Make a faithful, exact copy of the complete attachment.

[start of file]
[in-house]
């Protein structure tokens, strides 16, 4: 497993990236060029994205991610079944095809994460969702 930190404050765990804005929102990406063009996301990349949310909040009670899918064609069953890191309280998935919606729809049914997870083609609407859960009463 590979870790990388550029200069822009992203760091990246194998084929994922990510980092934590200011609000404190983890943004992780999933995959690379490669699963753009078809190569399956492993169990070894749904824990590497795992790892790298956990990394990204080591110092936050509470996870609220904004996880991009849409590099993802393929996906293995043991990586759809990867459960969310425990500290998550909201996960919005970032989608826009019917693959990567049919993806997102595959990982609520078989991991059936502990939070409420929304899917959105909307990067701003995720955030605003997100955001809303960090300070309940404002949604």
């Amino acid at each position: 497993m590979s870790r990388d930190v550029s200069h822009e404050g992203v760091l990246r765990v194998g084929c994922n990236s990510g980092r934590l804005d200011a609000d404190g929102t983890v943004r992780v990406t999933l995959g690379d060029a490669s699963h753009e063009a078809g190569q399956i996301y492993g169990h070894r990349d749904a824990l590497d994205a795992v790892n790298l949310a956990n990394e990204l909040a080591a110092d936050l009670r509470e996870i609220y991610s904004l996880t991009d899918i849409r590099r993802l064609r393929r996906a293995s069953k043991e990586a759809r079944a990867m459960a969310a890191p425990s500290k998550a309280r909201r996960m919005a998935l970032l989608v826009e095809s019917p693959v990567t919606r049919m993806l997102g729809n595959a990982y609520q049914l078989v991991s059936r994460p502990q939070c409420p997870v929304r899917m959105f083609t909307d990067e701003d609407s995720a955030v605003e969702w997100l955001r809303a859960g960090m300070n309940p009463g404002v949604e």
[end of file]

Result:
[in-house]
């Protein structure tokens, strides 16, 4: 497993990236060029994205991610079944095809994460969702 930190404050765990804005929102990406063009996301990349949310909040009670899918064609069953890191309280998935919606729809049914997870083609609407859960009463 590979870790990388550029200069822009992203760091990246194998084929994922990510980092934590200011609000404190983890943004992780999933995959690379490669699963753009078809190569399956492993169990070894749904824990590497795992790892790298956990990394990204080591110092936050509470996870609220904004996880991009849409590099993802393929996906293995043991990586759809990867459960969310425990500290998550909201996960919005970032989608826009019917693959990567049919993806997102595959990982609520078989991991059936502990939070409420929304899917959105909307990067701003995720955030605003997100955001809303960090300070309940404002949604």
């Amino acid at each position: 497993m590979s870790r990388d930190v550029s200069h822009e404050g992203v760091l990246r765990v194998g084929c994922n990236s990510g980092r934590l804005d200011a609000d404190g929102t983890v943004r992780v990406t999933l995959g690379d060029a490669s699963h753009e063009a078809g190569q399956i996301y492993g169990h070894r990349d749904a824990l590497d994205a795992v790892n790298l949310a956990n990394e990204l909040a080591a110092d936050l009670r509470e996870i609220y991610s904004l996880t991009d899918i849409r590099r993802l064609r393929r996906a293995s069953k043991e990586a759809r079944a990867m459960a969310a890191p425990s500290k998550a309280r909201r996960m919005a998935l970032l989608v826009e095809s019917p693959v990567t919606r049919m993806l997102g729809n595959a990982y609520q049914l078989v991991s059936r994460p502990q939070c409420p997870v929304r899917m959105f083609t909307d990067e701003d609407s995720a955030v605003e969702w997100l955001r809303a859960g960090m300070n309940p009463g404002v949604e």